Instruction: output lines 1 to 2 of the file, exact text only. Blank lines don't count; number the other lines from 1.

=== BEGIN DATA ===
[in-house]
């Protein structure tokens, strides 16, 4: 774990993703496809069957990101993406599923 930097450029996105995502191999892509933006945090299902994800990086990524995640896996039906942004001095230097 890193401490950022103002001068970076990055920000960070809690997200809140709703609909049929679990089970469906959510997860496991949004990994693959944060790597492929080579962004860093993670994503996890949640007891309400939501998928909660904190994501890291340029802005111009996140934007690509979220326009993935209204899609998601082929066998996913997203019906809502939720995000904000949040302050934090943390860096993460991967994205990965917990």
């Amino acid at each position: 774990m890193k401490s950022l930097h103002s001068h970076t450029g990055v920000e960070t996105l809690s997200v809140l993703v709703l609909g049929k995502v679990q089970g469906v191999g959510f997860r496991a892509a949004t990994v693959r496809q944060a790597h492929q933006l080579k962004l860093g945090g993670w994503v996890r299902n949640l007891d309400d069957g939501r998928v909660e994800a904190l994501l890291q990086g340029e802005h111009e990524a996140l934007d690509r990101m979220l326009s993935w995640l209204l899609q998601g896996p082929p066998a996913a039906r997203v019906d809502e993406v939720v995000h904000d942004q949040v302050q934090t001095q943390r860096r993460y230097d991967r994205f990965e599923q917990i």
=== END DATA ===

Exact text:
[in-house]
């Protein structure tokens, strides 16, 4: 774990993703496809069957990101993406599923 930097450029996105995502191999892509933006945090299902994800990086990524995640896996039906942004001095230097 890193401490950022103002001068970076990055920000960070809690997200809140709703609909049929679990089970469906959510997860496991949004990994693959944060790597492929080579962004860093993670994503996890949640007891309400939501998928909660904190994501890291340029802005111009996140934007690509979220326009993935209204899609998601082929066998996913997203019906809502939720995000904000949040302050934090943390860096993460991967994205990965917990």